With Marlon Byrd trade, Mets make Marlon Byrd t-shirt instant collector’s item

The last 24 hours haven't been easy ones for New York Mets fans.

On Monday, the team announced that Matt Harvey had a partially torn ulnar collateral ligament in his pitching elbow. The injury will likely cost Harvey the rest of this season, and possibly all of next year if he requires Tommy John surgery.

One day later, the Mets traded outfielder Marlon Byrd and catcher John Buck to the Pittsburgh Pirates for Single-A prospect Dilson Herrera and a player to be named later. That deal effectively raises the white flag on the Mets' 2013 season. 

In some unfortunate timing, the Mets traded Byrd on the same day that a Marlon Byrd t-shirt is being given out to fans at Citi Field who purchased a special "t-shirt night" ticket. To those fans wondering why the Mets dealt away their leading home run hitter and RBI producer, the shirt can be used to dab wet eyes or soak up tears. 

OK, that might be exaggerating a bit. Surely even Mets fans — even those that may have really enjoyed watching Byrd — understand that trading a 39-year-old veteran when he had some value, rather than let him leave after the season as a free agent and getting nothing in return, was a good move for a team headed toward its fifth consecutive fourth-place finish in the NL East.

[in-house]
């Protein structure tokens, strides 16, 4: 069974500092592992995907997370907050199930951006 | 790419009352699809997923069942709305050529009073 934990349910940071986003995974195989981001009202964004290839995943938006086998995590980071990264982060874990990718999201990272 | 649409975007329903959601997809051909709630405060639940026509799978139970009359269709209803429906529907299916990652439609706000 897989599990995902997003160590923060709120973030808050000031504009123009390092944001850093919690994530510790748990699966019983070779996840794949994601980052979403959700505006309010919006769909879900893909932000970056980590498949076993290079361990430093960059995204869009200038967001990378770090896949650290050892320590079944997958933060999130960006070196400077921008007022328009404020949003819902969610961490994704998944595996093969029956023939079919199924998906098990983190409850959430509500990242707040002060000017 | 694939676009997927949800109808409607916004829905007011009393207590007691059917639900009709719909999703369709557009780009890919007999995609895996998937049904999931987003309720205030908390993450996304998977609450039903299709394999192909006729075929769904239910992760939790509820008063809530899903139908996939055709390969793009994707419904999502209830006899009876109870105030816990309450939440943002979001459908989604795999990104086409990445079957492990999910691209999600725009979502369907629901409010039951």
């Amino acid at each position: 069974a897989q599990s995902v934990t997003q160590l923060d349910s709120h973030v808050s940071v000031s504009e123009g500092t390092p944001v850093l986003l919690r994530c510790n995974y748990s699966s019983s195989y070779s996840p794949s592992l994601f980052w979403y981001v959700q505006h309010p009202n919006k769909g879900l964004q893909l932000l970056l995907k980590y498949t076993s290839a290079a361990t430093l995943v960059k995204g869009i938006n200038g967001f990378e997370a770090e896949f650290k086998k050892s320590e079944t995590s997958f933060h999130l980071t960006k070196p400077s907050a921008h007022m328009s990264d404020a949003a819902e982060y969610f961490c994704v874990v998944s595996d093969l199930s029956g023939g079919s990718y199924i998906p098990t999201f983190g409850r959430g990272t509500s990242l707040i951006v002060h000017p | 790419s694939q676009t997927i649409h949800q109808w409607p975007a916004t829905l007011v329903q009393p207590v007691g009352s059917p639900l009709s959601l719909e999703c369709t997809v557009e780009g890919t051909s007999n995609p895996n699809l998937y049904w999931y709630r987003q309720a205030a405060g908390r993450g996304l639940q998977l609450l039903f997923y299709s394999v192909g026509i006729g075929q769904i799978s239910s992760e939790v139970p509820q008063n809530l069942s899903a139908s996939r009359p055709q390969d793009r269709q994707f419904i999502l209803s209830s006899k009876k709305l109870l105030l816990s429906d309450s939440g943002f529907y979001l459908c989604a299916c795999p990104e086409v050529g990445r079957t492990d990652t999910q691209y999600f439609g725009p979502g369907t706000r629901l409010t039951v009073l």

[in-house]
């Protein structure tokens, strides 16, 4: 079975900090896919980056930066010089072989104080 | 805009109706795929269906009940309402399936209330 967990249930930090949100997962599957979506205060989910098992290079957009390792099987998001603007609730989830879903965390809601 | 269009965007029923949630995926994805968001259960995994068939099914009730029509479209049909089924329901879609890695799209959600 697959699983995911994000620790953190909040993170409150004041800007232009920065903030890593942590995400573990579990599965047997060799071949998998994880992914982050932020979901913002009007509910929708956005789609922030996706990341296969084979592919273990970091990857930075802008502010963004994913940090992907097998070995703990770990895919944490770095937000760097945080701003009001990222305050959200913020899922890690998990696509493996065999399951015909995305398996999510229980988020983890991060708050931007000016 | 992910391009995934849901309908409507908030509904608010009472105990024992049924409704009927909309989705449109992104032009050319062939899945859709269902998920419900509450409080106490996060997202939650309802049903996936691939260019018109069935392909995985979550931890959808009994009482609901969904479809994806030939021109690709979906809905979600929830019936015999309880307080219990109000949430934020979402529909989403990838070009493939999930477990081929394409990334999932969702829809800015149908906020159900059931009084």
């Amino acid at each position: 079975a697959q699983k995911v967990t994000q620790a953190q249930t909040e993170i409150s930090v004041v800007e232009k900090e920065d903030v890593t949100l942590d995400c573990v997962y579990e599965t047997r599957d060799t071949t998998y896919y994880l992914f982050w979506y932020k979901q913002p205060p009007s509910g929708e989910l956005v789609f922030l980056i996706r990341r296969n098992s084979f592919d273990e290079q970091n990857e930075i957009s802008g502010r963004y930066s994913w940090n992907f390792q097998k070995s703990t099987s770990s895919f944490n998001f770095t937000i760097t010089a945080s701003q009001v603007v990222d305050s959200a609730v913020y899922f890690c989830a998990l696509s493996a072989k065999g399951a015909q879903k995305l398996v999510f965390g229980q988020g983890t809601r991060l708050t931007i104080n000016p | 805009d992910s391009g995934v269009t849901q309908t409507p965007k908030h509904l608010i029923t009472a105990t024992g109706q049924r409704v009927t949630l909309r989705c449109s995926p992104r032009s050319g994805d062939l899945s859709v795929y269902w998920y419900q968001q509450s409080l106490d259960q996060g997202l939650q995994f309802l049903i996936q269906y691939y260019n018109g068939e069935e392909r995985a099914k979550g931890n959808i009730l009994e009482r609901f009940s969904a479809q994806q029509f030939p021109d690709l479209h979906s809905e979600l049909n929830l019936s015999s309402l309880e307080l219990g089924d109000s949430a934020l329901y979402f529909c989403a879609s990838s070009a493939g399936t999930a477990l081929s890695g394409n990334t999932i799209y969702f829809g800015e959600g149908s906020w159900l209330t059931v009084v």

But if you really enjoyed the Marlon Byrd era in Queens — hey, you now have a t-shirt to remember it with. Perhaps fans at Citi Field will wave those shirts to celebrate Byrd's year with the Mets at some point during Tuesday night's game versus the Phillies. 

To be fair, this isn't just an "Oh, that's so Mets!" public relations flub. Last season, the Philadelphia Phillies proceeded with a Hunter Pence bobblehead promotion almost a month after trading him to the San Francisco Giants. Why let such collectibles go to the recycling bin or a third-world country when you can still hold a giveaway for your fans? 


About Ian Casselberry

Ian is a writer, editor, and podcaster. You can find his work at Awful Announcing and The Comeback. He's written for Sports Illustrated, Yahoo Sports, MLive, Bleacher Report, and SB Nation.